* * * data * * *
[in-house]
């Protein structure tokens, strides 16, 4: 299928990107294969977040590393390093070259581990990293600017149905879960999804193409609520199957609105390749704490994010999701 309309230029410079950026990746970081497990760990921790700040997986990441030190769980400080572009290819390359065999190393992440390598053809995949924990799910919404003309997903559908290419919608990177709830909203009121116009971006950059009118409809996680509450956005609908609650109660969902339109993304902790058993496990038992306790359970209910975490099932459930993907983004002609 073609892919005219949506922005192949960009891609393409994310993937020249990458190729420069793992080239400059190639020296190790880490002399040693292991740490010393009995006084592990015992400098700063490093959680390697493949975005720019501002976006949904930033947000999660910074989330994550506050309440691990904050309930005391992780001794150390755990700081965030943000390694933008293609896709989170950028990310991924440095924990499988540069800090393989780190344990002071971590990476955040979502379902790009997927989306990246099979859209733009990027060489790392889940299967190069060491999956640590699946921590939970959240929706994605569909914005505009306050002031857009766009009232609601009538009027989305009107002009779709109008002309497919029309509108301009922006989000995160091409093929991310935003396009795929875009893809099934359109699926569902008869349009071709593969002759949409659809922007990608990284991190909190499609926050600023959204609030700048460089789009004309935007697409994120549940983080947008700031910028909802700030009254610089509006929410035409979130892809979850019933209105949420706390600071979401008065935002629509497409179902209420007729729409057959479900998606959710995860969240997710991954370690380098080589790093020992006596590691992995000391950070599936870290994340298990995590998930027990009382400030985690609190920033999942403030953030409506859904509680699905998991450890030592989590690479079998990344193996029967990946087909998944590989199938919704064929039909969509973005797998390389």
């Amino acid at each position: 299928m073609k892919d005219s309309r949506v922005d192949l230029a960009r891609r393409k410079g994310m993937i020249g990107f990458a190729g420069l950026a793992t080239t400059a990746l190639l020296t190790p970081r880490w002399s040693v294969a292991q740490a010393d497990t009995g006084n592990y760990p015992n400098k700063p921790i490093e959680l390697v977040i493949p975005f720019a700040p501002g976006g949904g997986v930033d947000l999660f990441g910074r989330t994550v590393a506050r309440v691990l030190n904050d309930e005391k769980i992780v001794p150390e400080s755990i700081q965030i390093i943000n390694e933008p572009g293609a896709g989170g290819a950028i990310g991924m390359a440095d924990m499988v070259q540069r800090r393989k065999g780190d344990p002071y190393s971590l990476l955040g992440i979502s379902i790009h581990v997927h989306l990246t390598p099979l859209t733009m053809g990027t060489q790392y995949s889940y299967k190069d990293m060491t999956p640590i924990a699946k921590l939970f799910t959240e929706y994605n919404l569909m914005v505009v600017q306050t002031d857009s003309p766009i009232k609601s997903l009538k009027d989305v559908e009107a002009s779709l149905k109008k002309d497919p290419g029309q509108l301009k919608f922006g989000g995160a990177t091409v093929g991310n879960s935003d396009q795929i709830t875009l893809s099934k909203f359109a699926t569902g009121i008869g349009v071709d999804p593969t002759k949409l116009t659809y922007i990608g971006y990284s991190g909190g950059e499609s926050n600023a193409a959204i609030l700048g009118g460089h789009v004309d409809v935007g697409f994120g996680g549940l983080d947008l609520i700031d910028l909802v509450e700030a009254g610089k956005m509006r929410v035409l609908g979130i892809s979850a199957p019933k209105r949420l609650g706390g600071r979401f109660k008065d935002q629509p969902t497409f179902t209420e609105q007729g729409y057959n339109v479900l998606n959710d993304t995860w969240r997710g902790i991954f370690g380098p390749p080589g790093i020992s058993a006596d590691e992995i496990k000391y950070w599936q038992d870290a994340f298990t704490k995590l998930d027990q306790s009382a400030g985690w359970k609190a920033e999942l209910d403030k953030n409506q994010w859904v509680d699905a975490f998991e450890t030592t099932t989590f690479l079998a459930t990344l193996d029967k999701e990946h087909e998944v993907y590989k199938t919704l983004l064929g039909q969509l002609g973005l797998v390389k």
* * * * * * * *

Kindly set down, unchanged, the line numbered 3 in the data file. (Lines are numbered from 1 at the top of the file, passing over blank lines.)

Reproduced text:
């Amino acid at each position: 299928m073609k892919d005219s309309r949506v922005d192949l230029a960009r891609r393409k410079g994310m993937i020249g990107f990458a190729g420069l950026a793992t080239t400059a990746l190639l020296t190790p970081r880490w002399s040693v294969a292991q740490a010393d497990t009995g006084n592990y760990p015992n400098k700063p921790i490093e959680l390697v977040i493949p975005f720019a700040p501002g976006g949904g997986v930033d947000l999660f990441g910074r989330t994550v590393a506050r309440v691990l030190n904050d309930e005391k769980i992780v001794p150390e400080s755990i700081q965030i390093i943000n390694e933008p572009g293609a896709g989170g290819a950028i990310g991924m390359a440095d924990m499988v070259q540069r800090r393989k065999g780190d344990p002071y190393s971590l990476l955040g992440i979502s379902i790009h581990v997927h989306l990246t390598p099979l859209t733009m053809g990027t060489q790392y995949s889940y299967k190069d990293m060491t999956p640590i924990a699946k921590l939970f799910t959240e929706y994605n919404l569909m914005v505009v600017q306050t002031d857009s003309p766009i009232k609601s997903l009538k009027d989305v559908e009107a002009s779709l149905k109008k002309d497919p290419g029309q509108l301009k919608f922006g989000g995160a990177t091409v093929g991310n879960s935003d396009q795929i709830t875009l893809s099934k909203f359109a699926t569902g009121i008869g349009v071709d999804p593969t002759k949409l116009t659809y922007i990608g971006y990284s991190g909190g950059e499609s926050n600023a193409a959204i609030l700048g009118g460089h789009v004309d409809v935007g697409f994120g996680g549940l983080d947008l609520i700031d910028l909802v509450e700030a009254g610089k956005m509006r929410v035409l609908g979130i892809s979850a199957p019933k209105r949420l609650g706390g600071r979401f109660k008065d935002q629509p969902t497409f179902t209420e609105q007729g729409y057959n339109v479900l998606n959710d993304t995860w969240r997710g902790i991954f370690g380098p390749p080589g790093i020992s058993a006596d590691e992995i496990k000391y950070w599936q038992d870290a994340f298990t704490k995590l998930d027990q306790s009382a400030g985690w359970k609190a920033e999942l209910d403030k953030n409506q994010w859904v509680d699905a975490f998991e450890t030592t099932t989590f690479l079998a459930t990344l193996d029967k999701e990946h087909e998944v993907y590989k199938t919704l983004l064929g039909q969509l002609g973005l797998v390389k």